Kevin Foster’s epic sulk

Ed Davey was delighted to have spent time with the charity. He joked on X (formerly known as Twitter):

“Ahoy there! On the lookout for a Prime Minister to photobomb…

“A big thanks to the Disabled Sailing Association for a pleasant morning on the water. Their dedication to providing safe, enjoyable sailing experiences for disabled people is truly inspiring ⛵”

He was referring to the day a boatful of LibDems led by deputy leader Daisy Cooper and the Henley and Thame LibDem candidate, Freddie van Mierlo, sailed past prime minister Rishi Sunak brandishing their distinctive diamond-shaped, fluorescent orange placards as Sunak chatted to rowers on camera at the Leander Club.

Sadly, not everyone was pleased with Ed Davey’s sailing trip in Torquay. ITV was soon reporting that Kevin Foster had resigned as a member of the Disabled Sailing Association in protest at the charity having played host to Ed Davey. This seemed like an extraordinary overreaction, especially as the LibDems had made a donation to the charity and ensured it had lots of free publicity. Just a short while before, Foster had lauded the Disabled Sailing Association for winning the King’s Award. He even ran a fund for the charity in his name (listed on the donations page). Could it be true? Yes.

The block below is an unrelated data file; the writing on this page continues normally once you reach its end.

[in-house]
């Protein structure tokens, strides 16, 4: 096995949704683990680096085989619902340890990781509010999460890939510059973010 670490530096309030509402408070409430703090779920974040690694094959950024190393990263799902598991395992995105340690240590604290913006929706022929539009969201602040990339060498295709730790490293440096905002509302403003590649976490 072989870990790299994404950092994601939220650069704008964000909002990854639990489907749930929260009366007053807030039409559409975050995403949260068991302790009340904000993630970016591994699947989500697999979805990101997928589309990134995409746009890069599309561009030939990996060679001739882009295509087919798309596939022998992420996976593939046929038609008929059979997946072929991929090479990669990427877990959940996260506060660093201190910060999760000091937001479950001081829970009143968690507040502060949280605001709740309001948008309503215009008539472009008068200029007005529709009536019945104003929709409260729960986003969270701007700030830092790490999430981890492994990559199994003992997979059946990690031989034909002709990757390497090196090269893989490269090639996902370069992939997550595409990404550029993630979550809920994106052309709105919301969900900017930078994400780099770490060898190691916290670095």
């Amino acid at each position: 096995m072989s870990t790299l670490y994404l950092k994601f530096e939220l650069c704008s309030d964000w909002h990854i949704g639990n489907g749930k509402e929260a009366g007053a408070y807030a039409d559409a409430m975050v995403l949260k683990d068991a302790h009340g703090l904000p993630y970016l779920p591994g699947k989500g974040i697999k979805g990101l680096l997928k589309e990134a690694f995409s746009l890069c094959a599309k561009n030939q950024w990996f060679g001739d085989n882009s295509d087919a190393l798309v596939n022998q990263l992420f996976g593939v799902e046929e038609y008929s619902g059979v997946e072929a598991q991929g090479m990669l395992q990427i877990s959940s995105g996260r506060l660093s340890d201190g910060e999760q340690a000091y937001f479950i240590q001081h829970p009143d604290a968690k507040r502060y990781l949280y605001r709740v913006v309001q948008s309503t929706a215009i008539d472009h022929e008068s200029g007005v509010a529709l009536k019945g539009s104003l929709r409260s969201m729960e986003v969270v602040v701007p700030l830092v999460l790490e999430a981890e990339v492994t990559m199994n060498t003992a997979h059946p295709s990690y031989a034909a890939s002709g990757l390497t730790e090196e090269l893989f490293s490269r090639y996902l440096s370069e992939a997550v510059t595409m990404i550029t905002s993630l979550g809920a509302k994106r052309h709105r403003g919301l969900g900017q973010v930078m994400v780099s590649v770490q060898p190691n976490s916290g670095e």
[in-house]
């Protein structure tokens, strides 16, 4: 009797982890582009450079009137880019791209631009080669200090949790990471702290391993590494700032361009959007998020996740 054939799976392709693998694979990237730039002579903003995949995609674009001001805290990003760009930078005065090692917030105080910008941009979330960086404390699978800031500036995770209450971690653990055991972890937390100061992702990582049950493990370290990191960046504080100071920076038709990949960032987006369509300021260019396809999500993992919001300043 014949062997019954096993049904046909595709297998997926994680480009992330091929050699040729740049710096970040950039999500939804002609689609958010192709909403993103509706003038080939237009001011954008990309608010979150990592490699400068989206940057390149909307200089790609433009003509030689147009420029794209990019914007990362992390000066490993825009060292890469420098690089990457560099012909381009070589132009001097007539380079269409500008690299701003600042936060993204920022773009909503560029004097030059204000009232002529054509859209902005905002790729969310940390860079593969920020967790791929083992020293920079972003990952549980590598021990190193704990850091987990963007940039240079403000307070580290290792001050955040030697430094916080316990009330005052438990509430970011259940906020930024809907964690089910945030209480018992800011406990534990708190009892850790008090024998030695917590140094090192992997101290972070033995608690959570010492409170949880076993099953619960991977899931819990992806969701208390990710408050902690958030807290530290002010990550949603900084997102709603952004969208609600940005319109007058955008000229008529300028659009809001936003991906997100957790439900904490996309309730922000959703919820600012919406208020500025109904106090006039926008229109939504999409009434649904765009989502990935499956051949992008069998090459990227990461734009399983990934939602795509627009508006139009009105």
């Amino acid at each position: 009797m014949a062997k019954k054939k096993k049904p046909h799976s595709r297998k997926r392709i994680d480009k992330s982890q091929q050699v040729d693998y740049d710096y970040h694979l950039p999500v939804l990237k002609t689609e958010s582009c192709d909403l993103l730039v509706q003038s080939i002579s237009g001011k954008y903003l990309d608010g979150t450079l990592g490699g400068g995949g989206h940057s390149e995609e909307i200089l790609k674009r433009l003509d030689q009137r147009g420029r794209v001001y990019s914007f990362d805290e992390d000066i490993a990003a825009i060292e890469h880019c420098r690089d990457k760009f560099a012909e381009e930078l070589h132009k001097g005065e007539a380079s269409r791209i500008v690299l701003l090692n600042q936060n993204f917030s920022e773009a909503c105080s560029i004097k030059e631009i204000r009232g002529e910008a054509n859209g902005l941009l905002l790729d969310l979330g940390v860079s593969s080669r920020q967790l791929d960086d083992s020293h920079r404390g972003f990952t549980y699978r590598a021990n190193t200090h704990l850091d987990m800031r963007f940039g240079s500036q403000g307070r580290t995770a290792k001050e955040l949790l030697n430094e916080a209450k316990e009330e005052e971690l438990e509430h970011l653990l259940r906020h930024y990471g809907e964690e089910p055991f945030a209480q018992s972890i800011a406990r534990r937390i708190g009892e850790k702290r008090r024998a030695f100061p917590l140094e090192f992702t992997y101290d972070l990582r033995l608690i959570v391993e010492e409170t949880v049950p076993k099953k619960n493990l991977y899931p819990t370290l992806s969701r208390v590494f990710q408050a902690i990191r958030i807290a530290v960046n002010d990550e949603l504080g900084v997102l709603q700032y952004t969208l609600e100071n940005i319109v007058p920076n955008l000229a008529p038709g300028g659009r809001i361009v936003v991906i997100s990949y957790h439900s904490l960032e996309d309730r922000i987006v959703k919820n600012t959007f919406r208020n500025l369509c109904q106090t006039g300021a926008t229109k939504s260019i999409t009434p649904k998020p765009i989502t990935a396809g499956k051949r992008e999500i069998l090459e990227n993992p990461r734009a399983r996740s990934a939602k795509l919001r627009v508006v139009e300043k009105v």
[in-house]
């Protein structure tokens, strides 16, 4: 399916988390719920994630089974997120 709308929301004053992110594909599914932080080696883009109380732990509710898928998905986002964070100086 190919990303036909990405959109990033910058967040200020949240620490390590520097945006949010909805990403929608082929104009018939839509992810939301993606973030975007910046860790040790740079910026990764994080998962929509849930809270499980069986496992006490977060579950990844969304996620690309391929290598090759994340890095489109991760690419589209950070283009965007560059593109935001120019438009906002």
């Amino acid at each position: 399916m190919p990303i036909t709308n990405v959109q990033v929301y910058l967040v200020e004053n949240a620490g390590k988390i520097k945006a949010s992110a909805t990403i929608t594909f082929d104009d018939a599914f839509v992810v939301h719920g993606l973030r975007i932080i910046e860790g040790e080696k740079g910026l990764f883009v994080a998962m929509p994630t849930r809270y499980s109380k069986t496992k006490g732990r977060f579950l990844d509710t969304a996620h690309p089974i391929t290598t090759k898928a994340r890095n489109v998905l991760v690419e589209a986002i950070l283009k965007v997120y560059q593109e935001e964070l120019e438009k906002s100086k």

Foster would do well to remember the famous, poetic passage from 1 Corinthians 13:

meme by Sadie Parker

Dark night of the Tory soul

Such churlish behaviour is becoming increasingly common in Tory circles. Indeed, the Tory manifesto for this general election can be summed up as squeezing the poor, disabled, and vulnerable to give tax cuts to the rich. Although Ed Davey’s nemesis is not Kevin Foster but right-wing pundit Quentin Letts. He wrote of Davey’s campaign launch video, which spoke of his experience as a carer and garnered praise across the political spectrum:

“Simultaneous to his high jinks, Sir Ed wants us to feel sorry for him, so he keeps talking about being a carer and having been orphaned as a teenager. He did this again at the manifesto launch, describing his parents’ early deaths.

“At one point he choked back tears. He will consider this a presentational success. On me, alas, it merely had the effect of a slice of overly rich carrot cake. After you with that sick bowl, Perkins.” (Source: The Lib Dems’ launch was one of the most emotively manipulative pieces of saccharine hucksterism I’ve had thrust down my gullet, The Daily Mail, June 10, 2024)

The kindest thing any voter could do for the Tories in this general election is to vote them out of office. That may mean holding your nose and voting for a party you wouldn’t normally vote for to topple a Tory MP, or to prevent one from being elected. The Tories need to wander in the wilderness, rediscover their humanity, and figure out who they are, what they stand for, and what they have to offer the British people that we might want. They have lost their soul not merely in a political sense, but in a moral one, too. The Tories do not deserve to hold office in their present incarnation.

West Country Voices will keep you apprised of tactical voting options for constituencies in the South-West (Devon, Dorset, Cornwall, and Somerset), so look out for updates to the article below, in particular.